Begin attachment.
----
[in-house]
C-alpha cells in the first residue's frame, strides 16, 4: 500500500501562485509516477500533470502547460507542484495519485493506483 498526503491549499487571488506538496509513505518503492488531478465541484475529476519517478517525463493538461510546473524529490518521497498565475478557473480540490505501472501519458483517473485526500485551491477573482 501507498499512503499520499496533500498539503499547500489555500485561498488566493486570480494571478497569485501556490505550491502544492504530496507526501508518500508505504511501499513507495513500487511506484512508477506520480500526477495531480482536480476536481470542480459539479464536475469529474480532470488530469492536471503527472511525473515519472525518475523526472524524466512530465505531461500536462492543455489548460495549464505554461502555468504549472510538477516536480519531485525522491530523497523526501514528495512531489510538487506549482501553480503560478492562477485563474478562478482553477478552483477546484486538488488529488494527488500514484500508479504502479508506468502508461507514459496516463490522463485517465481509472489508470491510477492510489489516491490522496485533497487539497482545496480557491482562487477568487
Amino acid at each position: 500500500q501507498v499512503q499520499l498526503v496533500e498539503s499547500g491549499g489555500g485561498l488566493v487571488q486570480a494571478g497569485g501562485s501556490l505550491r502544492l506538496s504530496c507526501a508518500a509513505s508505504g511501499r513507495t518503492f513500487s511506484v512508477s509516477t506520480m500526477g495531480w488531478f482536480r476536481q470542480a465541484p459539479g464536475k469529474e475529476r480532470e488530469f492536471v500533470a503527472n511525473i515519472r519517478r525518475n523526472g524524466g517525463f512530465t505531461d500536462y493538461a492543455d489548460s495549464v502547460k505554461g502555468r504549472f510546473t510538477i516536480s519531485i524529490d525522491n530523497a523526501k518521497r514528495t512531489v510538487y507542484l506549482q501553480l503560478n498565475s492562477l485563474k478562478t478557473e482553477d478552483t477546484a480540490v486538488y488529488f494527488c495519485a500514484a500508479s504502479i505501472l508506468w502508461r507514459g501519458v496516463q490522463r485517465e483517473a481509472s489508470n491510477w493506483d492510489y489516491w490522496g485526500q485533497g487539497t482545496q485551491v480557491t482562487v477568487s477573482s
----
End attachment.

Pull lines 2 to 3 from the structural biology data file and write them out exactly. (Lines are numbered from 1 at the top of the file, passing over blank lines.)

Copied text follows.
C-alpha cells in the first residue's frame, strides 16, 4: 500500500501562485509516477500533470502547460507542484495519485493506483 498526503491549499487571488506538496509513505518503492488531478465541484475529476519517478517525463493538461510546473524529490518521497498565475478557473480540490505501472501519458483517473485526500485551491477573482 501507498499512503499520499496533500498539503499547500489555500485561498488566493486570480494571478497569485501556490505550491502544492504530496507526501508518500508505504511501499513507495513500487511506484512508477506520480500526477495531480482536480476536481470542480459539479464536475469529474480532470488530469492536471503527472511525473515519472525518475523526472524524466512530465505531461500536462492543455489548460495549464505554461502555468504549472510538477516536480519531485525522491530523497523526501514528495512531489510538487506549482501553480503560478492562477485563474478562478482553477478552483477546484486538488488529488494527488500514484500508479504502479508506468502508461507514459496516463490522463485517465481509472489508470491510477492510489489516491490522496485533497487539497482545496480557491482562487477568487
Amino acid at each position: 500500500q501507498v499512503q499520499l498526503v496533500e498539503s499547500g491549499g489555500g485561498l488566493v487571488q486570480a494571478g497569485g501562485s501556490l505550491r502544492l506538496s504530496c507526501a508518500a509513505s508505504g511501499r513507495t518503492f513500487s511506484v512508477s509516477t506520480m500526477g495531480w488531478f482536480r476536481q470542480a465541484p459539479g464536475k469529474e475529476r480532470e488530469f492536471v500533470a503527472n511525473i515519472r519517478r525518475n523526472g524524466g517525463f512530465t505531461d500536462y493538461a492543455d489548460s495549464v502547460k505554461g502555468r504549472f510546473t510538477i516536480s519531485i524529490d525522491n530523497a523526501k518521497r514528495t512531489v510538487y507542484l506549482q501553480l503560478n498565475s492562477l485563474k478562478t478557473e482553477d478552483t477546484a480540490v486538488y488529488f494527488c495519485a500514484a500508479s504502479i505501472l508506468w502508461r507514459g501519458v496516463q490522463r485517465e483517473a481509472s489508470n491510477w493506483d492510489y489516491w490522496g485526500q485533497g487539497t482545496q485551491v480557491t482562487v477568487s477573482s